First Look: Chef Jon Matsubara Opens His First Restaurant, Feast in Mānoa
Chef Matsubara opened his own place with his fresh take on comfort food: Island roots with a twist of the culinary big city.
Photos: Robbie Dingeman
Chef Jon Matsubara is cooking up sense memories at his new restaurant in Mānoa: from dishes refined through years in prestigious kitchens to a hamburger steak that hits the comforting notes of a Hilo diner.
Feast is Matsubara’s first standalone restaurant of his own after a lunch pop-up early this year by the same name at a relative’s restaurant in Mō‘ili‘ili. The so-far fast-casual eatery hasn’t even been open a full month but you wouldn’t know it by the friendly bustle of the lunch crowd.
Some of the first to arrive are diners who have tracked Matsubara down because they’ve liked versions of his hamburger steak or loco moco in the past. Now, it’s served with rice and a keto version of “mac salad” that trades carb-laden pasta for cauliflower ($14 regular, $9 mini). Others recall his JFC fried chicken—Jonny’s Fried Chicken ($14 with rice).
You can overhear diners comparing meals of his they’ve liked while you wait in line to order, then grab a seat until your name is called. He's calling the concept "refined grinds," which is a fair take on his informed yet playful approach. I can’t forget his luxury loco moco from Japengo: quail egg atop locally raised filet mignon, foie gras and Hāmākua mushroom risotto, richer but still recognizable as a kicked-up version of a classic local comfort food.
Another standout dish at the new place: sake salmon chazuke ($15) that pulls from that more sophisticated side of his palate: gems of smoked ikura dolloped over grilled sake salmon on top of katsuoboshi rice. You pour the broth over just when you’re ready to eat, to savor the layers of flavor. I suspect this will be a rainy-day bestseller.
Other diners go straight for the butter-poached crab in a salad or on a ciabatta roll ($15). No doubt the salad is healthier and offers a sharper counterpoint to the rich seafood by way of the greens and the fresh bite of pickled green papaya, cucumber and mint. But that first bite of buttery crab sandwich sent me back to being a kid on vacation with my parents on the San Francisco waterfront eating fresh crab dunked in butter, aided by what seemed like an endless supply of soft Italian bread to catch any buttery drips.
Matsubara first trained in some of Hawai‘i’s top restaurants before moving to New York City, where he attended the French Culinary Institute and worked stints in the kitchens of Restaurant Jean-Georges, Tabla and Bouley. Back in the Islands, he won Hale ‘Aina awards and more at Azure, Stage and Japengo. More recently, he led teams at Bloomingdale’s Forty Carrots and Merriman’s Honolulu.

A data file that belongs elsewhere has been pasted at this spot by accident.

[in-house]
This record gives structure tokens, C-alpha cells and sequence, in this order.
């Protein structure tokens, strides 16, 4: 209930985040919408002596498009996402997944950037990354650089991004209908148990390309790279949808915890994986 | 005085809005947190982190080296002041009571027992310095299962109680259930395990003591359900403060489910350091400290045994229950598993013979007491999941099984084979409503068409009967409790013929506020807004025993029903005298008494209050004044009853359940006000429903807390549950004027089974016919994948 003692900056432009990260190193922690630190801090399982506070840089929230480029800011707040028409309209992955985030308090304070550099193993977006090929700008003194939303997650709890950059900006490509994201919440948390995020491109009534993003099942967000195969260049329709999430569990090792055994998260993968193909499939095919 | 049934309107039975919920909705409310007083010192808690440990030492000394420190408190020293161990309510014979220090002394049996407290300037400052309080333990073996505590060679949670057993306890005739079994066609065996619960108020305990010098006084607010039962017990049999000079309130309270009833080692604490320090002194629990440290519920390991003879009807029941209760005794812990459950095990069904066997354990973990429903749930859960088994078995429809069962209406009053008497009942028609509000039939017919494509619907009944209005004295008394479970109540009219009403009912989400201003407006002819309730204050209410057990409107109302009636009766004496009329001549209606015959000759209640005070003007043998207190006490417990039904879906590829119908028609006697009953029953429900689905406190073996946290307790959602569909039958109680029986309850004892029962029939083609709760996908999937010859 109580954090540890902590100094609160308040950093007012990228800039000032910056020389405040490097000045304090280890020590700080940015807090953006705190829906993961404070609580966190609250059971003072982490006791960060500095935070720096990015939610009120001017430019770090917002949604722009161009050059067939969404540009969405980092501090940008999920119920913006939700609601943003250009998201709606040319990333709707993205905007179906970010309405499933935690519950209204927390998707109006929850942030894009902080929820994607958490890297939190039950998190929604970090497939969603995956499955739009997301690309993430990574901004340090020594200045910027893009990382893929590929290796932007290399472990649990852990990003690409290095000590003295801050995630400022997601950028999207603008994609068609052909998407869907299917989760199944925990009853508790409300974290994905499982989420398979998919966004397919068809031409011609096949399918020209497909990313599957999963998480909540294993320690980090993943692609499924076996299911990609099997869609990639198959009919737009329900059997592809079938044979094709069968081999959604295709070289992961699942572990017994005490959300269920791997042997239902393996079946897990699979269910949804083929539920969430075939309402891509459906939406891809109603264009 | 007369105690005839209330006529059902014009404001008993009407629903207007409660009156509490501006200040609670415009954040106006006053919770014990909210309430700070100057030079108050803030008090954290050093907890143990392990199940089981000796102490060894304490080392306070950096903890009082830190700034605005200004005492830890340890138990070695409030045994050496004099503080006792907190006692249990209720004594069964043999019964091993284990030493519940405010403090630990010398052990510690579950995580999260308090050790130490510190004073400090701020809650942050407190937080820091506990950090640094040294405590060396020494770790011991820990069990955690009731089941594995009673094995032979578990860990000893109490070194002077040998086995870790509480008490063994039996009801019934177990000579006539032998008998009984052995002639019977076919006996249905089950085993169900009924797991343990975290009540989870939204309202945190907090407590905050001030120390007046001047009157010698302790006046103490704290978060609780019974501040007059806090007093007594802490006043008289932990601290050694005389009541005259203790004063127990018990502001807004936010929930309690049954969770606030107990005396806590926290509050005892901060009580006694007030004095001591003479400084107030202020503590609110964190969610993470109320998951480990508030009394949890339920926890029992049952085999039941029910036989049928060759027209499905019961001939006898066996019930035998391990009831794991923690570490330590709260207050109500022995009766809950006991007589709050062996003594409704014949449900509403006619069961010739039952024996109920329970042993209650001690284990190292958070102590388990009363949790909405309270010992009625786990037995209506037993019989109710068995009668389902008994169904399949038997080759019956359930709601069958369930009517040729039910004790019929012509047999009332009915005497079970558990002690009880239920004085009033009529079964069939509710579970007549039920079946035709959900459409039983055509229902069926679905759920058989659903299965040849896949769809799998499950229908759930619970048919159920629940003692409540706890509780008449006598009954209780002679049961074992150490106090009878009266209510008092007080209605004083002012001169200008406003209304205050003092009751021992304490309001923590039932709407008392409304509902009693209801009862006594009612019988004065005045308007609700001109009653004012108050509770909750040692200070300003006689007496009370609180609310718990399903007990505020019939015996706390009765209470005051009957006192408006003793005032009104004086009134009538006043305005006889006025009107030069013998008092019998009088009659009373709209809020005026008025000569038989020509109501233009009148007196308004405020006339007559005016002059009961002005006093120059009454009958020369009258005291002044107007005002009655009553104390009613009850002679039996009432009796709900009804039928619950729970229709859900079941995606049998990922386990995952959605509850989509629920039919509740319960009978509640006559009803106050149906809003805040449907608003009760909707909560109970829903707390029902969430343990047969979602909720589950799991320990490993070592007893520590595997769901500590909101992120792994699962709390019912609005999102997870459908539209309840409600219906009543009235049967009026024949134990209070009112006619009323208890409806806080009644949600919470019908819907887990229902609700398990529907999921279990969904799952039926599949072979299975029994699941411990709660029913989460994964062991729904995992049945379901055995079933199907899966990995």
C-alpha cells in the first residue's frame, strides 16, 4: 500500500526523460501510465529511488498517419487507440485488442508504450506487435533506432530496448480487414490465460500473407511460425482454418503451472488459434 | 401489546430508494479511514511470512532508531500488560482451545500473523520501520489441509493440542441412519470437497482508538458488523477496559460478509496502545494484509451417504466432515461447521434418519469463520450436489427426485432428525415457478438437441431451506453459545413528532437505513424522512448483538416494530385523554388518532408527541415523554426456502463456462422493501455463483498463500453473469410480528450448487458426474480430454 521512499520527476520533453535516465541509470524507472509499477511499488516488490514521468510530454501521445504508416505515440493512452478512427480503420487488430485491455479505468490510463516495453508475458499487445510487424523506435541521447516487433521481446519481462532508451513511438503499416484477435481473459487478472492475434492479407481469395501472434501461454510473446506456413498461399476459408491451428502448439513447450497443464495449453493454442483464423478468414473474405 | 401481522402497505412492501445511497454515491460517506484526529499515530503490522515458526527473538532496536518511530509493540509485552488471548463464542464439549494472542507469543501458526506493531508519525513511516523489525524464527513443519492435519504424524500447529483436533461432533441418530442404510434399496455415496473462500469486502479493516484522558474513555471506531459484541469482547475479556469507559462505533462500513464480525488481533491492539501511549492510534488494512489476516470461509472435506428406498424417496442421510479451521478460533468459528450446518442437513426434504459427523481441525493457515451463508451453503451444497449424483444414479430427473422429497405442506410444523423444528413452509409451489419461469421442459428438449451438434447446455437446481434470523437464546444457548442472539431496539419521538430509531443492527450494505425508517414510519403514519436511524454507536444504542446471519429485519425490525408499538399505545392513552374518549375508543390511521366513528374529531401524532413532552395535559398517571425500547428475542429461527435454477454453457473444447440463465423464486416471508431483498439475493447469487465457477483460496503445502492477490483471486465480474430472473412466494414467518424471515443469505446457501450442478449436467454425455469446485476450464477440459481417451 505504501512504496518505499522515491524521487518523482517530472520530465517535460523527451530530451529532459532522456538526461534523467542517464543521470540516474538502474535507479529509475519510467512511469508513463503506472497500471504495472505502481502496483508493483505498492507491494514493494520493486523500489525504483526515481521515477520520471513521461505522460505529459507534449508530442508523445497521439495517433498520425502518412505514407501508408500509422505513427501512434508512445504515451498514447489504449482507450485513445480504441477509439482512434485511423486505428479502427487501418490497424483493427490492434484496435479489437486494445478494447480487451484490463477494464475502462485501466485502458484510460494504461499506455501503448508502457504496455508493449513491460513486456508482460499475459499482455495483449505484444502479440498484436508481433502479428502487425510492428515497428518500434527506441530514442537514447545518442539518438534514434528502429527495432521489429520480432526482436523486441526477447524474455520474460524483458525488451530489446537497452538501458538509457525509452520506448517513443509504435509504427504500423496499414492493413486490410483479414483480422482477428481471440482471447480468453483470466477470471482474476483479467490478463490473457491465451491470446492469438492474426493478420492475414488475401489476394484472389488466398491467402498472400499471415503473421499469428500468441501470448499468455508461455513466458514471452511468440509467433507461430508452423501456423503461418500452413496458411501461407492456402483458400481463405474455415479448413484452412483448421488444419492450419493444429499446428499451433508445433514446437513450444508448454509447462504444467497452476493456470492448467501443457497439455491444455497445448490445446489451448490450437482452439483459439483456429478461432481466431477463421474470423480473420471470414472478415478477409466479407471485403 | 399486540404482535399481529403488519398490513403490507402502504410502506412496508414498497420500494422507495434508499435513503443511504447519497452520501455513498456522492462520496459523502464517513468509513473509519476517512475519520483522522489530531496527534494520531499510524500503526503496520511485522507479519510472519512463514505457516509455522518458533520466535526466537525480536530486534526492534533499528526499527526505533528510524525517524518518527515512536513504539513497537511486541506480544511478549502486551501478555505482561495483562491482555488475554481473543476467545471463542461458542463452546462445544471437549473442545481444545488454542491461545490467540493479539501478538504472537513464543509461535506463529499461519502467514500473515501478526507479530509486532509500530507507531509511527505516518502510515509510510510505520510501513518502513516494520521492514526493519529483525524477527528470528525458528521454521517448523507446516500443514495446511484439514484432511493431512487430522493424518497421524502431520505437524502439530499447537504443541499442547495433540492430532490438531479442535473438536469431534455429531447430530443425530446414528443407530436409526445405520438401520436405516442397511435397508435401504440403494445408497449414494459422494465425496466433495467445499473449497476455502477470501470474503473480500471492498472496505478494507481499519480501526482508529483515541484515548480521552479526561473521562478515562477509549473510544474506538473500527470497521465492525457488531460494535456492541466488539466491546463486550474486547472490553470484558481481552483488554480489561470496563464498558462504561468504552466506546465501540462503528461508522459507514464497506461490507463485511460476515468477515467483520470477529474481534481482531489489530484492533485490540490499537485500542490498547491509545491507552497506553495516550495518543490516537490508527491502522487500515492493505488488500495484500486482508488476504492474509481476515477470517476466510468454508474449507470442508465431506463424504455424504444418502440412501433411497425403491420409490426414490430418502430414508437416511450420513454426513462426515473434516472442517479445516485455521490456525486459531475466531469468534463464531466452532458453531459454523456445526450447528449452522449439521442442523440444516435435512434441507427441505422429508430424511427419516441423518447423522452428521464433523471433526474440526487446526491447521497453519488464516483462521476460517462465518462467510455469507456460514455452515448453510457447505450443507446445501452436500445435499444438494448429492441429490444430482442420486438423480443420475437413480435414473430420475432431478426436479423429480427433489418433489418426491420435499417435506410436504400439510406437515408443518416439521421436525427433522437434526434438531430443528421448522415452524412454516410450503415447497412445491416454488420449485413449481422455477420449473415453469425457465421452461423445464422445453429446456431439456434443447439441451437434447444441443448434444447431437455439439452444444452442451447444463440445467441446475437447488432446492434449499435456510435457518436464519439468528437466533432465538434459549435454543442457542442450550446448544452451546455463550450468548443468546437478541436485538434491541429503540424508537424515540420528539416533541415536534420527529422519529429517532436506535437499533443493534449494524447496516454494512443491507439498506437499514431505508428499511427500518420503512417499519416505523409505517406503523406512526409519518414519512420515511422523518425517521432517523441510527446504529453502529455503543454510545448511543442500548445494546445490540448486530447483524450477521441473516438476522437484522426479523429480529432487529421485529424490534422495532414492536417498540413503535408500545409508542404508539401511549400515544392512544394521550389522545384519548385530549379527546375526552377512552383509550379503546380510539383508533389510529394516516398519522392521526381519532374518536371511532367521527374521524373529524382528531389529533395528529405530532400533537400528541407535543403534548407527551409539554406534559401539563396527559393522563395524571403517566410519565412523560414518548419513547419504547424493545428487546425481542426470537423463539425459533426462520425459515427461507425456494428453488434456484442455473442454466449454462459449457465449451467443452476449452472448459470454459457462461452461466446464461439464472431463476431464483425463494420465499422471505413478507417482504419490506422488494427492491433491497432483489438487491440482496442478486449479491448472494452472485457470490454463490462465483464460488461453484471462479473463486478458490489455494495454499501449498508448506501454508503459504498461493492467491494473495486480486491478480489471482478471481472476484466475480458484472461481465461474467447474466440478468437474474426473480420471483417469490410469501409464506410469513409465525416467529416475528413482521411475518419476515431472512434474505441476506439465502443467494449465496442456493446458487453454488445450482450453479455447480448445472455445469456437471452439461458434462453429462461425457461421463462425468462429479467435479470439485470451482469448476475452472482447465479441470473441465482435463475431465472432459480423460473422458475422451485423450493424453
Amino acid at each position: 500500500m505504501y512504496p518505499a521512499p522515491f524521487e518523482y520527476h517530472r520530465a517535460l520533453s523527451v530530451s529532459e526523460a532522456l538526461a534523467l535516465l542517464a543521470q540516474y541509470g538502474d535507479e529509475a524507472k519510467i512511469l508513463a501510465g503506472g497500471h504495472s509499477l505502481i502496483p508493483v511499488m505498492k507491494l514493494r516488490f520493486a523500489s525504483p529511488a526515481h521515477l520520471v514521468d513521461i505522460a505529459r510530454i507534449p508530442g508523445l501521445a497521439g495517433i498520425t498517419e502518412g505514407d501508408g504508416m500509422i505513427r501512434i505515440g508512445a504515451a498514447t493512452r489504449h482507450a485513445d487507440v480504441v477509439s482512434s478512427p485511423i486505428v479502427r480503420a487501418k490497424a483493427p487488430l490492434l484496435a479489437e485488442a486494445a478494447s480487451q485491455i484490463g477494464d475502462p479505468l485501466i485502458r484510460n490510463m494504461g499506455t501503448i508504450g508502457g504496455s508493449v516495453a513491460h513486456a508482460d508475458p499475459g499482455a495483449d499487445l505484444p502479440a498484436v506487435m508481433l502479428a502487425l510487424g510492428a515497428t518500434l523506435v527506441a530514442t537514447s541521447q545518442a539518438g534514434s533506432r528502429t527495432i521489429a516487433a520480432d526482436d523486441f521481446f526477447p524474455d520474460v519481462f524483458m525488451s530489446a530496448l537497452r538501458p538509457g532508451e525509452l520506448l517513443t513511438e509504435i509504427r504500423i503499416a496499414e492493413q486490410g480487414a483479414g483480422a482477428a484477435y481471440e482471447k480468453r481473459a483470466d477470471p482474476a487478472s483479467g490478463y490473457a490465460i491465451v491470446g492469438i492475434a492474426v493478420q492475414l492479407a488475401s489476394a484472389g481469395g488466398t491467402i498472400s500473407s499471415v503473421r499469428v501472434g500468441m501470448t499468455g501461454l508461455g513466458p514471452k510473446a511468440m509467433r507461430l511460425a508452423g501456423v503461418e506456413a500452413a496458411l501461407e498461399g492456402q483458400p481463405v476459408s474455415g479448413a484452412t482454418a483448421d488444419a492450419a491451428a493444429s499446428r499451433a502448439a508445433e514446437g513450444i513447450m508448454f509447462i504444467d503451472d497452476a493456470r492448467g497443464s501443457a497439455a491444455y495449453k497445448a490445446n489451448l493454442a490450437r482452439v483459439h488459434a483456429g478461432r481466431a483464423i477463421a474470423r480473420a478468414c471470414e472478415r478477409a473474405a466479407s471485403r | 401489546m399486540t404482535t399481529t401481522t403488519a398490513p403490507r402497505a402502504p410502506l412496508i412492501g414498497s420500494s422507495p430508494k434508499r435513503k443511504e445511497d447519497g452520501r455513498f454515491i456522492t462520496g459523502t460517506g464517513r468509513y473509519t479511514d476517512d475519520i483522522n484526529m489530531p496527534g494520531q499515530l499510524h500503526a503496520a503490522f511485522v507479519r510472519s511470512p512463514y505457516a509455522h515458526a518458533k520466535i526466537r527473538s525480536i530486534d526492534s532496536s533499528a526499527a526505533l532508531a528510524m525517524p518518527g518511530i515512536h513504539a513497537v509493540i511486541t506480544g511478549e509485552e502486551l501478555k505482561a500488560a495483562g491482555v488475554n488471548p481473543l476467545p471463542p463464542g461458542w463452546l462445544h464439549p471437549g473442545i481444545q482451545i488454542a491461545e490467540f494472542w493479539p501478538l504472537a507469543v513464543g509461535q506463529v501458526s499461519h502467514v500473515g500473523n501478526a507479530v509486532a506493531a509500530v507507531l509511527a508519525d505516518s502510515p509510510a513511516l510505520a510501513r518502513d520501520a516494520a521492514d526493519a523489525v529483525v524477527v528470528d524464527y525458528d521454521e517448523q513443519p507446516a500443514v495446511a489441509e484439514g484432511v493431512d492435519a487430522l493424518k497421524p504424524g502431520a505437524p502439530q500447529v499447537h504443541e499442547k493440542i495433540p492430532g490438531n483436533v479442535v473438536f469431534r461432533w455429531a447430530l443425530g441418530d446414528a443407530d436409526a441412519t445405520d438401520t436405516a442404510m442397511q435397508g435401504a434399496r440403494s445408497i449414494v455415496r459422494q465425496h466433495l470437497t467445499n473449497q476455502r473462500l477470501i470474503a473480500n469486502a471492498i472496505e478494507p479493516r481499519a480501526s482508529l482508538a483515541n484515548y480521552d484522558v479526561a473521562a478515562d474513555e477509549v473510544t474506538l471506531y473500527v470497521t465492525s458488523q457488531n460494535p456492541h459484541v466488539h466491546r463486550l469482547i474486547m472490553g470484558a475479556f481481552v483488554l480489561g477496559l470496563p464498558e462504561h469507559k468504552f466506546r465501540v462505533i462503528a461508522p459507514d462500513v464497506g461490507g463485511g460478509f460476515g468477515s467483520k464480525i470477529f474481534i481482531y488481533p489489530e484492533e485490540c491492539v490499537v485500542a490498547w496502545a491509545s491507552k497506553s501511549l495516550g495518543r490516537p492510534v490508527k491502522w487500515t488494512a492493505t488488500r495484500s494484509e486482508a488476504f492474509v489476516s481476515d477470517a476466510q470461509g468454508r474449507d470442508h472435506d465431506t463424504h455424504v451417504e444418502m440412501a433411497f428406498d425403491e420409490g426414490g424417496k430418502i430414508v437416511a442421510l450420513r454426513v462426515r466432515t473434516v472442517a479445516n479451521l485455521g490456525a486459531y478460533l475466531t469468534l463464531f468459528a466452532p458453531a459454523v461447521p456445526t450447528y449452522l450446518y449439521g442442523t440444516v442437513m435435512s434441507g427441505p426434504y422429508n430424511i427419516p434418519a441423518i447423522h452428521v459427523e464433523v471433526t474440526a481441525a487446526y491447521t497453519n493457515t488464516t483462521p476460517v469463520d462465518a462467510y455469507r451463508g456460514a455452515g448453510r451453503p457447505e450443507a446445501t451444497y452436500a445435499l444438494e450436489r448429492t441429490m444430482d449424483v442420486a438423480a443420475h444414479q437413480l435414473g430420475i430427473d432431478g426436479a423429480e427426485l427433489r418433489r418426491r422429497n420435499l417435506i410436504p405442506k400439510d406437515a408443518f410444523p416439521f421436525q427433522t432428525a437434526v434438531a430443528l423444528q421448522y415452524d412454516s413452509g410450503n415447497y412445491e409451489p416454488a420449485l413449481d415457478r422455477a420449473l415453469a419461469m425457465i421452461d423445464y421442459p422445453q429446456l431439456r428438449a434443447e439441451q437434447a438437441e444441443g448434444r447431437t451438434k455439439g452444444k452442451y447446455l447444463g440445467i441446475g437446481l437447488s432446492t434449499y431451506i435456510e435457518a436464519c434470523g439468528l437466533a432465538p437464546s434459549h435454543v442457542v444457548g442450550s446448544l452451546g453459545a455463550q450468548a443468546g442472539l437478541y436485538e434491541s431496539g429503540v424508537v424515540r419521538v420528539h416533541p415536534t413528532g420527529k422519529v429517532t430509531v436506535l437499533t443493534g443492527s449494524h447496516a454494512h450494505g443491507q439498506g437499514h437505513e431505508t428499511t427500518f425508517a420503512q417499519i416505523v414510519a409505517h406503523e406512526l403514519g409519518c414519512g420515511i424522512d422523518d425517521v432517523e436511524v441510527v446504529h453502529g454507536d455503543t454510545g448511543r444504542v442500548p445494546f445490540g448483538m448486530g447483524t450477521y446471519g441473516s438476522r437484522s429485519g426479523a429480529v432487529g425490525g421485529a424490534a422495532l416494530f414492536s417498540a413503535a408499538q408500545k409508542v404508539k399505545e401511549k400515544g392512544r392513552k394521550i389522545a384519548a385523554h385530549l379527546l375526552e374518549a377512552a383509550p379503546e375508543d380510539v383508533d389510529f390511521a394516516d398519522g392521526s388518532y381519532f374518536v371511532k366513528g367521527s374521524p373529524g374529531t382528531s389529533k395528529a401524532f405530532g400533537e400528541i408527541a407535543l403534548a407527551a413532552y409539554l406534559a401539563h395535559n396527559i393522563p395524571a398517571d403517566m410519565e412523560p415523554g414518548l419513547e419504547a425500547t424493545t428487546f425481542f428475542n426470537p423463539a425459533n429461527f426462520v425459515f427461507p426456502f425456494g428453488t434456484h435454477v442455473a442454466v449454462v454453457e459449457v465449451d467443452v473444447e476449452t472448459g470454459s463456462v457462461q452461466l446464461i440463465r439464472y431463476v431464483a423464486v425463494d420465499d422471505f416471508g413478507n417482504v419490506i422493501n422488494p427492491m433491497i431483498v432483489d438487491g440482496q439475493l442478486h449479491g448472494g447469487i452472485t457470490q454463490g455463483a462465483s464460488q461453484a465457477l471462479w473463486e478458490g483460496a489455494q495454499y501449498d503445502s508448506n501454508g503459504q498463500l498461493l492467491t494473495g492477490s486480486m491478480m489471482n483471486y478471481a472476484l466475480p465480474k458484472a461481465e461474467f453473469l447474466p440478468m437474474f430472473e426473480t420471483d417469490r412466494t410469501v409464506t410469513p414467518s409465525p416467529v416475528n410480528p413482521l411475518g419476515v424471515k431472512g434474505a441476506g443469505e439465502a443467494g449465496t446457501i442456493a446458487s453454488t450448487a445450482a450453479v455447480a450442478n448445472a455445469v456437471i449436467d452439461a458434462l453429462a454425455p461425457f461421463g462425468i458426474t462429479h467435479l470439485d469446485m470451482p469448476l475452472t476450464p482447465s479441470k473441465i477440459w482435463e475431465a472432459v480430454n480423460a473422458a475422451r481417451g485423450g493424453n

For now, he’s sticking with the 11 a.m. to 6 p.m. hours, Tuesday through Saturday, with food served in takeout containers. There are tables to sit and eat, BYOB and free parking on the street. Or park at Mānoa Marketplace to pick up a bottle and walk over.
So far, Matsubara says there are two dining peaks, lunch and at 5:30 when folks swing by to pick up dinner. He says he’s looking at staying open later for plated dinner service but he’s still learning the pace of business in the new neighborhood, running out of food some days: “I need to get a pulse for Mānoa. I’m going to expand when we’re ready.”
The décor is mostly Mediterranean, as designed by the late chef, farmer and former building owner Savas Mojarrad—best known for his Olive Tree Café—who had planned to build out the restaurant but died two years ago while traveling in Greece.
Matsubaraʻs comfort foods remain popular: the hamburger steak, the crab dishes, the McBara burger, inspired by old-school W&M burgers. At Feast, he added kabayaki sauce, chili pickle and sambal ketchup and fries ($12). Matsubara says he’s selling more fish in Mānoa than at the Mō‘ili‘ili pop-up at the sports bar. A recent special featured spiced fresh local opah tacos ($17) with Mexican street corn and cilantro lime sour cream.
Being able to get a mini and sample more dishes is a plus, as are options to go more decadent with deluxe versions of dishes that add foie gras ($20), crispy soft shell crab ($10) or fries ($3). The downside to the mini hamburger steak clamshell plate was that the mushroom gravy overtook the cauliflower “mac” salad. Gravy all over is definitely a place I like to go but I’d prefer to sample the salad straight-up first.
Matsubara is still catering and happy to be working with a core team of people who’ve been with him for the past few years. So, check Instagram at @feast808 for any special hours. He estimates the team would likely need to double in number for a significant expansion. Yes, he’s still getting an assist from family: wife J’mi helps run the front of house; and that’s his mom, Arlene, jumping in as hostess.
2970 E. Mānoa Road, (808) 840-0488, feastrestauranthawaii.com
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